Geographies of Justice
Thinking about justice is as much a geographical exercise as it is a social, environmental, political, and economic one. At CURS we consider multifaceted approaches to understanding justice and injustice through our interrogations of the institutions, processes, and events that shape the conditions for material and discursive forms of oppression and violence, or alternatively, for emancipatory individual and collective forms of action. Research in this area explores themes of social vulnerability and alienation, care and belonging, stigmatization, forced migration, othering, critical animal studies, and the potential of participatory community development, critical pedagogies, and practices of reciprocity and mutual aid in the pursuit of justice.
We live in uncertain times facing an environmental future shaped by climate change, and other significant cultural, social and economic challenges. CURS researchers are working on projects to explore changing places in three ways. First, we are exploring how places are changing through places based studies on housing and urban regeneration, social infrastructures of care, changing rural places, natural resource contestation and management, land use transformation, energy development and the locally specific impacts of neoliberal policies and practices. Second, we are pioneering new methods of exploring places. Our research draws on new techniques digital technologies to record human and non-humans co-creating places using a range of senses, including sound and touch. Third, we research in partnership with place-based allies to produce research to change places for the better.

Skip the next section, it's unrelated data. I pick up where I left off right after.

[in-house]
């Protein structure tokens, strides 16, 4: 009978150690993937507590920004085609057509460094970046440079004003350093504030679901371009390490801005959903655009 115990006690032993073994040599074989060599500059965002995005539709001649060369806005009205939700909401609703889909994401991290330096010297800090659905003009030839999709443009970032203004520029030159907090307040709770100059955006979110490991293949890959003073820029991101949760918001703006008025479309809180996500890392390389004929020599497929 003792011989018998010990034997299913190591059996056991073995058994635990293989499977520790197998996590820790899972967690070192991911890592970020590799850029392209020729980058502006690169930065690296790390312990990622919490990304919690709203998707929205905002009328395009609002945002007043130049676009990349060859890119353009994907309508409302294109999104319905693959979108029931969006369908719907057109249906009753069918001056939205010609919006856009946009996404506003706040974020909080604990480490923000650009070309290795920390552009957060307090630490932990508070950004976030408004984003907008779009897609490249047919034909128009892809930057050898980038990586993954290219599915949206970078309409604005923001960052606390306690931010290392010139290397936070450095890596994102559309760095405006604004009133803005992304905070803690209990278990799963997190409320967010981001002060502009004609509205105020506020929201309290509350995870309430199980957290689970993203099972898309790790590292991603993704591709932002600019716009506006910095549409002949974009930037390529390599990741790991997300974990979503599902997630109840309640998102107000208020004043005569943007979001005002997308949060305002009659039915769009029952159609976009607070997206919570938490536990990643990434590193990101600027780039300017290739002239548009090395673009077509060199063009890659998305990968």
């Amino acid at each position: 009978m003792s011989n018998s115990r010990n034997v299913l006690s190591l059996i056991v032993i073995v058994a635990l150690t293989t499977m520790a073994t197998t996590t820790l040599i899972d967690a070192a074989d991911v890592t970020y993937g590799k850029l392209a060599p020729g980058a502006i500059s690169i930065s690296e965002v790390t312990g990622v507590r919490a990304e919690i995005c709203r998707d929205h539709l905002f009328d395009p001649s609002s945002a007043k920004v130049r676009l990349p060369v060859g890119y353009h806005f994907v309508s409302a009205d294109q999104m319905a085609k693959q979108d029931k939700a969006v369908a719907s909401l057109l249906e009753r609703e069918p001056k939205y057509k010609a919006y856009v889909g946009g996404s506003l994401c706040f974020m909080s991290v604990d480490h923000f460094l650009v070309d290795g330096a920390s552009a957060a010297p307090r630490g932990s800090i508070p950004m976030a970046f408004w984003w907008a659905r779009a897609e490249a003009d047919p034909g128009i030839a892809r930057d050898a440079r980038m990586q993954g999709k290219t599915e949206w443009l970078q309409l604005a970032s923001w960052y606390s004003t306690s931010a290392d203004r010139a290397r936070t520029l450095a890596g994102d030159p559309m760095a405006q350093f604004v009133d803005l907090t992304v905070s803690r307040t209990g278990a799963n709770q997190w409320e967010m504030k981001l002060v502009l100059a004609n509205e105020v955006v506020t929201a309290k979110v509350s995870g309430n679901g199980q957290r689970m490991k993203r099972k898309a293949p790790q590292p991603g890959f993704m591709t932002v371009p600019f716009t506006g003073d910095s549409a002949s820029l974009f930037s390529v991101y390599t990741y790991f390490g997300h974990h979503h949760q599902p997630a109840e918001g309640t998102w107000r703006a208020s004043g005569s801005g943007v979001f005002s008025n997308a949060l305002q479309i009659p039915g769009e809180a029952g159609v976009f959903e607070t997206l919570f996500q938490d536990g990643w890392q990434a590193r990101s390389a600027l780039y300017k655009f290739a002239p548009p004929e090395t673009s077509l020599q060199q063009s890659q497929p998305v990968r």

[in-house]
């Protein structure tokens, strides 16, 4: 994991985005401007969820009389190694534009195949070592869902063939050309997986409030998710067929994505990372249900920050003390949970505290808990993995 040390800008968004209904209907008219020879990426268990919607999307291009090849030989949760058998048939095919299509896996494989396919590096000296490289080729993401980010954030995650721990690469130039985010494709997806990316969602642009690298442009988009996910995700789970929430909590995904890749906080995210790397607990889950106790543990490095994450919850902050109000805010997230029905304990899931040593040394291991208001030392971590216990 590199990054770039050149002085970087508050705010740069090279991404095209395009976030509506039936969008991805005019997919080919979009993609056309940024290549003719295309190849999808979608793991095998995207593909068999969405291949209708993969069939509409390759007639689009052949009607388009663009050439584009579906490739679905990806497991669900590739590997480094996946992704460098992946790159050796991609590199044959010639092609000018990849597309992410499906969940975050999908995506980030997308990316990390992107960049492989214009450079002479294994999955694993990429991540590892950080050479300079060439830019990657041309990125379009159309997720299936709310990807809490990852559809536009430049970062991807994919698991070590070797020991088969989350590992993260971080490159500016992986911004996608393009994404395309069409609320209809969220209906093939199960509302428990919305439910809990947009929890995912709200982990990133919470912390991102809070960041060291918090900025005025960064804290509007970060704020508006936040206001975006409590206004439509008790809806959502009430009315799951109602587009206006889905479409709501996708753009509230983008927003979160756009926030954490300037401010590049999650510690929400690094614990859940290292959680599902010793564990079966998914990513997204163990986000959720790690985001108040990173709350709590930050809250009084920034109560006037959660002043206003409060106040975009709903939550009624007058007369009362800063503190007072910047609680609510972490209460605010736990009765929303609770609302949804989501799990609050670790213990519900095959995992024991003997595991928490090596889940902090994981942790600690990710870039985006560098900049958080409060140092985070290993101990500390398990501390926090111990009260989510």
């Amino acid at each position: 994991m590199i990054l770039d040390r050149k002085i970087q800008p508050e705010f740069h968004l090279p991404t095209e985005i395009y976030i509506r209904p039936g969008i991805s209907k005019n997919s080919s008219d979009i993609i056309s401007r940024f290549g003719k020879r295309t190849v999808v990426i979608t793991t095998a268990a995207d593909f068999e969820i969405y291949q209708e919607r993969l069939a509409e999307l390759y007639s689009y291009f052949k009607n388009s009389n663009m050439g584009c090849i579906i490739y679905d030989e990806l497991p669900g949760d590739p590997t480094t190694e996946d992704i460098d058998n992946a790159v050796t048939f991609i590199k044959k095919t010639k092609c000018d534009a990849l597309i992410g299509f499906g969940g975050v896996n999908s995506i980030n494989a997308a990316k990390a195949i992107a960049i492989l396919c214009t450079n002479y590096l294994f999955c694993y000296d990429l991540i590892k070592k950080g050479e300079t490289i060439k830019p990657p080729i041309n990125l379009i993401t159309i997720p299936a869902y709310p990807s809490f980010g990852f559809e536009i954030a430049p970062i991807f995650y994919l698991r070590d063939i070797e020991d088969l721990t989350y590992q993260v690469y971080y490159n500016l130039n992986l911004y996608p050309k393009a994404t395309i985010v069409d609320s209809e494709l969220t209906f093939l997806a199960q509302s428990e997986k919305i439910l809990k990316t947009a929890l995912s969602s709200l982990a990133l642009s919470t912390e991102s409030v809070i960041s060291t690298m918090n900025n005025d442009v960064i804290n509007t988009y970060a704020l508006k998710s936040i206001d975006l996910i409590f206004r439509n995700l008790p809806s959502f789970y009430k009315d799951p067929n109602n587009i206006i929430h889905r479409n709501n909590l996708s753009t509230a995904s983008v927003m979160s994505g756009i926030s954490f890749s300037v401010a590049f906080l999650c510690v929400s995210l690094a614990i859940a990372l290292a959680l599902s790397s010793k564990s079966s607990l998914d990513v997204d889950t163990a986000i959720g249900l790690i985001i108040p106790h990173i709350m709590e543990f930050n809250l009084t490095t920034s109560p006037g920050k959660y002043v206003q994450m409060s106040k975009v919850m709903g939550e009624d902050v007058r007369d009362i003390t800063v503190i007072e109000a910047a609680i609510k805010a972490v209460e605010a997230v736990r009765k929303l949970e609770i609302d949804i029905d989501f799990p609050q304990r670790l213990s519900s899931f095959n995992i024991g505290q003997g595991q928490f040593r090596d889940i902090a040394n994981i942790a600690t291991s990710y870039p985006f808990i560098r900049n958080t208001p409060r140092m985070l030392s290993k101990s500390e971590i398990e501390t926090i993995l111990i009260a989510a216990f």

- Gendered Narratives of Resistance
- Encounter and Exchange: Assessing social contributions of arts festivals in regional Australian communities
- Emotional geographies of community resilience
- Deep Listening to the Anthropocene
- Hazelwood Health Study: Community Wellbeing Stream
- Place and the Dancing Body
- Port-Side Place making
- Building a More Sustainable City: Official and Everyday Practices of Urban Regeneration
Critical Development Studies and Indigenous-led Geographies
A commitment to social justice and transformative politics both within Australia and internationally underpins this research area, where we emphasize a decolonizing imperative. CURS researchers work collaboratively with Indigenous people, social movements, non-governmental organisations, and policy-makers both locally and around the world. Our work in this area is committed to addressing the spatial dimensions of human and environmental vulnerability to help build spaces of possibility.
- The Bawaka Collective:Yolŋu women’s keening of songspirals: centring Indigenous understandings to nourish and share people-as-place
- Yandaarra: Caring for Country in Urban and Rural Settings
- Building Resilience in Agri-food Systems in Asia through Sustainable and Equitable Practices
- Nurturing the strengths and capacities of asylum seekers and refugees
- Strengths-based Practices for Working with Aboriginal Communities
- Weather cultures: Enhancing adaptive capacity to environmental change
- Critical Pedagogies
- Geographies of Contemporary Cambodia
- Strengths-based approaches in rural India
The University of Newcastle acknowledges the traditional custodians of the lands within our footprint areas: Awabakal, Darkinjung, Biripai, Worimi, Wonnarua, and Eora Nations. We also pay respect to the wisdom of our Elders past and present.